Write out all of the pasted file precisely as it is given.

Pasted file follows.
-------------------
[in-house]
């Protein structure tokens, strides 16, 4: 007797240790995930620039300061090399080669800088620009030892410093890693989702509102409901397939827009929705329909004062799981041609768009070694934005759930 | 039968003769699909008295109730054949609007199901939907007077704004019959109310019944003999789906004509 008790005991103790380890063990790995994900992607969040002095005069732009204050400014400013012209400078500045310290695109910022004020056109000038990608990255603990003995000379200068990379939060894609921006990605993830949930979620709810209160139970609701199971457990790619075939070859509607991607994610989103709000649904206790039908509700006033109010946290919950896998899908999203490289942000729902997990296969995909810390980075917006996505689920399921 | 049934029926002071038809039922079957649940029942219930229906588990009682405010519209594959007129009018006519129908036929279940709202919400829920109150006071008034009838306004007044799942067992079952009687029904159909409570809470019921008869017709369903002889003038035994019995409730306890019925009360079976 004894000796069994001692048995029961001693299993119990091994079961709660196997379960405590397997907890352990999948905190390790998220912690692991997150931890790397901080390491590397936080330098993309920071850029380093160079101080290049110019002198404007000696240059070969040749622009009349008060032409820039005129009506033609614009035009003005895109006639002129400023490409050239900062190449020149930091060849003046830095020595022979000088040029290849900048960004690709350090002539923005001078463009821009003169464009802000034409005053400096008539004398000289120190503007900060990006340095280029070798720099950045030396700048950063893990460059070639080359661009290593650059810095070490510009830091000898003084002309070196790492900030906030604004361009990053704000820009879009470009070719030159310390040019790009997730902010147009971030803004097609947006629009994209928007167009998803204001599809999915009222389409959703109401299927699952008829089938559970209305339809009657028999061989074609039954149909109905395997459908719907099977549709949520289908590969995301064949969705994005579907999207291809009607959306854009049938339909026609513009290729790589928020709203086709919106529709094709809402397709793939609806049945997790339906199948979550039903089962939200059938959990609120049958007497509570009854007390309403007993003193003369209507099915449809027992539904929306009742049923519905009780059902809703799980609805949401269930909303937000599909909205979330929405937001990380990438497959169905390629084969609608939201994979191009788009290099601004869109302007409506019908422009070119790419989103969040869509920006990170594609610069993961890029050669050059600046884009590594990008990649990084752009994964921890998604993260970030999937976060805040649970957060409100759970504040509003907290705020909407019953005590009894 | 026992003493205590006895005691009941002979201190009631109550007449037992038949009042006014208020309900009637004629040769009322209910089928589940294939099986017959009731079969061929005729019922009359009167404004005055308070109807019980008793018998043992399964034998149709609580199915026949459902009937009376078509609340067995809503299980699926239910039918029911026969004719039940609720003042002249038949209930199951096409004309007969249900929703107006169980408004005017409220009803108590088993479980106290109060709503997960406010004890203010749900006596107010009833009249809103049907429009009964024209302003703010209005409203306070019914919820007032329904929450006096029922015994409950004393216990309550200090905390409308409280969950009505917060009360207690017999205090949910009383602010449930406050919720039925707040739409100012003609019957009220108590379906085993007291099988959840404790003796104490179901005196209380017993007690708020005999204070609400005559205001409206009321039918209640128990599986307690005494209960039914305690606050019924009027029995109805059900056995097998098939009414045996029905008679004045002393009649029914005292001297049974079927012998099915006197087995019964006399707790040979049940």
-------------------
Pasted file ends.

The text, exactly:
[in-house]
């Protein structure tokens, strides 16, 4: 007797240790995930620039300061090399080669800088620009030892410093890693989702509102409901397939827009929705329909004062799981041609768009070694934005759930 | 039968003769699909008295109730054949609007199901939907007077704004019959109310019944003999789906004509 008790005991103790380890063990790995994900992607969040002095005069732009204050400014400013012209400078500045310290695109910022004020056109000038990608990255603990003995000379200068990379939060894609921006990605993830949930979620709810209160139970609701199971457990790619075939070859509607991607994610989103709000649904206790039908509700006033109010946290919950896998899908999203490289942000729902997990296969995909810390980075917006996505689920399921 | 049934029926002071038809039922079957649940029942219930229906588990009682405010519209594959007129009018006519129908036929279940709202919400829920109150006071008034009838306004007044799942067992079952009687029904159909409570809470019921008869017709369903002889003038035994019995409730306890019925009360079976 004894000796069994001692048995029961001693299993119990091994079961709660196997379960405590397997907890352990999948905190390790998220912690692991997150931890790397901080390491590397936080330098993309920071850029380093160079101080290049110019002198404007000696240059070969040749622009009349008060032409820039005129009506033609614009035009003005895109006639002129400023490409050239900062190449020149930091060849003046830095020595022979000088040029290849900048960004690709350090002539923005001078463009821009003169464009802000034409005053400096008539004398000289120190503007900060990006340095280029070798720099950045030396700048950063893990460059070639080359661009290593650059810095070490510009830091000898003084002309070196790492900030906030604004361009990053704000820009879009470009070719030159310390040019790009997730902010147009971030803004097609947006629009994209928007167009998803204001599809999915009222389409959703109401299927699952008829089938559970209305339809009657028999061989074609039954149909109905395997459908719907099977549709949520289908590969995301064949969705994005579907999207291809009607959306854009049938339909026609513009290729790589928020709203086709919106529709094709809402397709793939609806049945997790339906199948979550039903089962939200059938959990609120049958007497509570009854007390309403007993003193003369209507099915449809027992539904929306009742049923519905009780059902809703799980609805949401269930909303937000599909909205979330929405937001990380990438497959169905390629084969609608939201994979191009788009290099601004869109302007409506019908422009070119790419989103969040869509920006990170594609610069993961890029050669050059600046884009590594990008990649990084752009994964921890998604993260970030999937976060805040649970957060409100759970504040509003907290705020909407019953005590009894 | 026992003493205590006895005691009941002979201190009631109550007449037992038949009042006014208020309900009637004629040769009322209910089928589940294939099986017959009731079969061929005729019922009359009167404004005055308070109807019980008793018998043992399964034998149709609580199915026949459902009937009376078509609340067995809503299980699926239910039918029911026969004719039940609720003042002249038949209930199951096409004309007969249900929703107006169980408004005017409220009803108590088993479980106290109060709503997960406010004890203010749900006596107010009833009249809103049907429009009964024209302003703010209005409203306070019914919820007032329904929450006096029922015994409950004393216990309550200090905390409308409280969950009505917060009360207690017999205090949910009383602010449930406050919720039925707040739409100012003609019957009220108590379906085993007291099988959840404790003796104490179901005196209380017993007690708020005999204070609400005559205001409206009321039918209640128990599986307690005494209960039914305690606050019924009027029995109805059900056995097998098939009414045996029905008679004045002393009649029914005292001297049974079927012998099915006197087995019964006399707790040979049940």